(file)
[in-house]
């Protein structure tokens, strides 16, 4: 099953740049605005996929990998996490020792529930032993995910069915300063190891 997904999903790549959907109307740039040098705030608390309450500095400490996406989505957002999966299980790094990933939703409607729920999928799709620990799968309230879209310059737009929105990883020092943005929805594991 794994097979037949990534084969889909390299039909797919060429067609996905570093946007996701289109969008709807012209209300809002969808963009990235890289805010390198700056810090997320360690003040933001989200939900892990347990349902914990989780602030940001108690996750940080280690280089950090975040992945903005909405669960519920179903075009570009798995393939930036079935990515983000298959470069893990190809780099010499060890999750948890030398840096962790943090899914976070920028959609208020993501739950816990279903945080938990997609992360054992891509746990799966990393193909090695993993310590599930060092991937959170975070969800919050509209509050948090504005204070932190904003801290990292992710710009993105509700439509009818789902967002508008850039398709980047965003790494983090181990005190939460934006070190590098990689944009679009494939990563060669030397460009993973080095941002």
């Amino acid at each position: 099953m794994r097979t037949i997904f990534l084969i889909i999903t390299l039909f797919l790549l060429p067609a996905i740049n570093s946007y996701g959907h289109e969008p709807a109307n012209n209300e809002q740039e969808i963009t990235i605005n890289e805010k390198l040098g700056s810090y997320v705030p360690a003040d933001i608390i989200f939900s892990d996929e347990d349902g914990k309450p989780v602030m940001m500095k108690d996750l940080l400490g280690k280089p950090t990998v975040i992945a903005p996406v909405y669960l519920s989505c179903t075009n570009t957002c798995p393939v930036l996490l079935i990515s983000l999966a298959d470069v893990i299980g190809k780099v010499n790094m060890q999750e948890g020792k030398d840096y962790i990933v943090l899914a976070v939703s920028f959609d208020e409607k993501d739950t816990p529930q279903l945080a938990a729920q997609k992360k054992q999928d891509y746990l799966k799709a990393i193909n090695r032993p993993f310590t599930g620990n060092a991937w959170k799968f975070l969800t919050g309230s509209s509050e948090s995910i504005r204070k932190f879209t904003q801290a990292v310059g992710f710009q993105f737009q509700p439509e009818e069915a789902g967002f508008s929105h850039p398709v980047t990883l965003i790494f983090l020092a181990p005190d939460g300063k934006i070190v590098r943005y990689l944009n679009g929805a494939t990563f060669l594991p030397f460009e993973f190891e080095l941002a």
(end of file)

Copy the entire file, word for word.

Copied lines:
[in-house]
């Protein structure tokens, strides 16, 4: 099953740049605005996929990998996490020792529930032993995910069915300063190891 997904999903790549959907109307740039040098705030608390309450500095400490996406989505957002999966299980790094990933939703409607729920999928799709620990799968309230879209310059737009929105990883020092943005929805594991 794994097979037949990534084969889909390299039909797919060429067609996905570093946007996701289109969008709807012209209300809002969808963009990235890289805010390198700056810090997320360690003040933001989200939900892990347990349902914990989780602030940001108690996750940080280690280089950090975040992945903005909405669960519920179903075009570009798995393939930036079935990515983000298959470069893990190809780099010499060890999750948890030398840096962790943090899914976070920028959609208020993501739950816990279903945080938990997609992360054992891509746990799966990393193909090695993993310590599930060092991937959170975070969800919050509209509050948090504005204070932190904003801290990292992710710009993105509700439509009818789902967002508008850039398709980047965003790494983090181990005190939460934006070190590098990689944009679009494939990563060669030397460009993973080095941002």
């Amino acid at each position: 099953m794994r097979t037949i997904f990534l084969i889909i999903t390299l039909f797919l790549l060429p067609a996905i740049n570093s946007y996701g959907h289109e969008p709807a109307n012209n209300e809002q740039e969808i963009t990235i605005n890289e805010k390198l040098g700056s810090y997320v705030p360690a003040d933001i608390i989200f939900s892990d996929e347990d349902g914990k309450p989780v602030m940001m500095k108690d996750l940080l400490g280690k280089p950090t990998v975040i992945a903005p996406v909405y669960l519920s989505c179903t075009n570009t957002c798995p393939v930036l996490l079935i990515s983000l999966a298959d470069v893990i299980g190809k780099v010499n790094m060890q999750e948890g020792k030398d840096y962790i990933v943090l899914a976070v939703s920028f959609d208020e409607k993501d739950t816990p529930q279903l945080a938990a729920q997609k992360k054992q999928d891509y746990l799966k799709a990393i193909n090695r032993p993993f310590t599930g620990n060092a991937w959170k799968f975070l969800t919050g309230s509209s509050e948090s995910i504005r204070k932190f879209t904003q801290a990292v310059g992710f710009q993105f737009q509700p439509e009818e069915a789902g967002f508008s929105h850039p398709v980047t990883l965003i790494f983090l020092a181990p005190d939460g300063k934006i070190v590098r943005y990689l944009n679009g929805a494939t990563f060669l594991p030397f460009e993973f190891e080095l941002a």